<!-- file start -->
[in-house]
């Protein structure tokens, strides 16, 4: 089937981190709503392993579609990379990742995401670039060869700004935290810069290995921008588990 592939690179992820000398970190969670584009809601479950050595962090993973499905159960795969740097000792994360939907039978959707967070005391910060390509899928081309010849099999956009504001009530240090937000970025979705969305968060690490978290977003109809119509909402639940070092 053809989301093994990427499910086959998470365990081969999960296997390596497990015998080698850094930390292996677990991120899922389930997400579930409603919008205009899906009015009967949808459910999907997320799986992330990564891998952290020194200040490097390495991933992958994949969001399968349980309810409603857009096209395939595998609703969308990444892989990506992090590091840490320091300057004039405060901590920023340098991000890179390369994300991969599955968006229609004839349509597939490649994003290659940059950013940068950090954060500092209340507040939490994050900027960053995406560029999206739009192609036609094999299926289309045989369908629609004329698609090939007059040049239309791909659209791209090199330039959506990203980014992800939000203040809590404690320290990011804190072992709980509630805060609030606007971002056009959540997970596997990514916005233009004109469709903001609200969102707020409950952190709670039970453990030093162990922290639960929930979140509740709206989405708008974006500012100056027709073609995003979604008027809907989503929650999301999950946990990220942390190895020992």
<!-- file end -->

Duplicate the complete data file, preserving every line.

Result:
[in-house]
């Protein structure tokens, strides 16, 4: 089937981190709503392993579609990379990742995401670039060869700004935290810069290995921008588990 592939690179992820000398970190969670584009809601479950050595962090993973499905159960795969740097000792994360939907039978959707967070005391910060390509899928081309010849099999956009504001009530240090937000970025979705969305968060690490978290977003109809119509909402639940070092 053809989301093994990427499910086959998470365990081969999960296997390596497990015998080698850094930390292996677990991120899922389930997400579930409603919008205009899906009015009967949808459910999907997320799986992330990564891998952290020194200040490097390495991933992958994949969001399968349980309810409603857009096209395939595998609703969308990444892989990506992090590091840490320091300057004039405060901590920023340098991000890179390369994300991969599955968006229609004839349509597939490649994003290659940059950013940068950090954060500092209340507040939490994050900027960053995406560029999206739009192609036609094999299926289309045989369908629609004329698609090939007059040049239309791909659209791209090199330039959506990203980014992800939000203040809590404690320290990011804190072992709980509630805060609030606007971002056009959540997970596997990514916005233009004109469709903001609200969102707020409950952190709670039970453990030093162990922290639960929930979140509740709206989405708008974006500012100056027709073609995003979604008027809907989503929650999301999950946990990220942390190895020992």